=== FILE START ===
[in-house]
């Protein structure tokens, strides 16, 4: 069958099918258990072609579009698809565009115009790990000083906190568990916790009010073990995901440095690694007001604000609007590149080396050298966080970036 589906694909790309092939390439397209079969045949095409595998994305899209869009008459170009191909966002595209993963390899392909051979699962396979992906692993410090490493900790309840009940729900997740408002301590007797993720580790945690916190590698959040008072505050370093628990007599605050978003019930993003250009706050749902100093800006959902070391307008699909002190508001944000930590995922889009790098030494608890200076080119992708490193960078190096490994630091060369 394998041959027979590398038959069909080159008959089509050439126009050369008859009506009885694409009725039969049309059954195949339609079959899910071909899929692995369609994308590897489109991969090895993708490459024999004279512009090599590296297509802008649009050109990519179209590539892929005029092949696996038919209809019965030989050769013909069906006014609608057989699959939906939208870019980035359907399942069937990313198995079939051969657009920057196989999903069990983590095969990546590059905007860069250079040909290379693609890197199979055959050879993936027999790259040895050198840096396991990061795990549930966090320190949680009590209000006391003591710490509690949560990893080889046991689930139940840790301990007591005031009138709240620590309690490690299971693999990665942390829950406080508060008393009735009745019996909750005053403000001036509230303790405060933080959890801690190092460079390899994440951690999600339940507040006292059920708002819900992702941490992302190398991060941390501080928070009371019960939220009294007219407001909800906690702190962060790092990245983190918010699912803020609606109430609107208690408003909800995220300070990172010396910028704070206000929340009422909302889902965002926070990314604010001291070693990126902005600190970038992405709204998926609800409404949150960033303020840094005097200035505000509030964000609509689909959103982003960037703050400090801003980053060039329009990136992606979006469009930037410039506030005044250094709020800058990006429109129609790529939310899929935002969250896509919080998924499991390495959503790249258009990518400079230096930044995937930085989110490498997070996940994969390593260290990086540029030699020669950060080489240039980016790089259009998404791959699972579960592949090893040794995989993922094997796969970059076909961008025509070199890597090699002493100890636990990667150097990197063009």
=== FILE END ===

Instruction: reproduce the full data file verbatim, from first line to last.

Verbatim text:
[in-house]
């Protein structure tokens, strides 16, 4: 069958099918258990072609579009698809565009115009790990000083906190568990916790009010073990995901440095690694007001604000609007590149080396050298966080970036 589906694909790309092939390439397209079969045949095409595998994305899209869009008459170009191909966002595209993963390899392909051979699962396979992906692993410090490493900790309840009940729900997740408002301590007797993720580790945690916190590698959040008072505050370093628990007599605050978003019930993003250009706050749902100093800006959902070391307008699909002190508001944000930590995922889009790098030494608890200076080119992708490193960078190096490994630091060369 394998041959027979590398038959069909080159008959089509050439126009050369008859009506009885694409009725039969049309059954195949339609079959899910071909899929692995369609994308590897489109991969090895993708490459024999004279512009090599590296297509802008649009050109990519179209590539892929005029092949696996038919209809019965030989050769013909069906006014609608057989699959939906939208870019980035359907399942069937990313198995079939051969657009920057196989999903069990983590095969990546590059905007860069250079040909290379693609890197199979055959050879993936027999790259040895050198840096396991990061795990549930966090320190949680009590209000006391003591710490509690949560990893080889046991689930139940840790301990007591005031009138709240620590309690490690299971693999990665942390829950406080508060008393009735009745019996909750005053403000001036509230303790405060933080959890801690190092460079390899994440951690999600339940507040006292059920708002819900992702941490992302190398991060941390501080928070009371019960939220009294007219407001909800906690702190962060790092990245983190918010699912803020609606109430609107208690408003909800995220300070990172010396910028704070206000929340009422909302889902965002926070990314604010001291070693990126902005600190970038992405709204998926609800409404949150960033303020840094005097200035505000509030964000609509689909959103982003960037703050400090801003980053060039329009990136992606979006469009930037410039506030005044250094709020800058990006429109129609790529939310899929935002969250896509919080998924499991390495959503790249258009990518400079230096930044995937930085989110490498997070996940994969390593260290990086540029030699020669950060080489240039980016790089259009998404791959699972579960592949090893040794995989993922094997796969970059076909961008025509070199890597090699002493100890636990990667150097990197063009």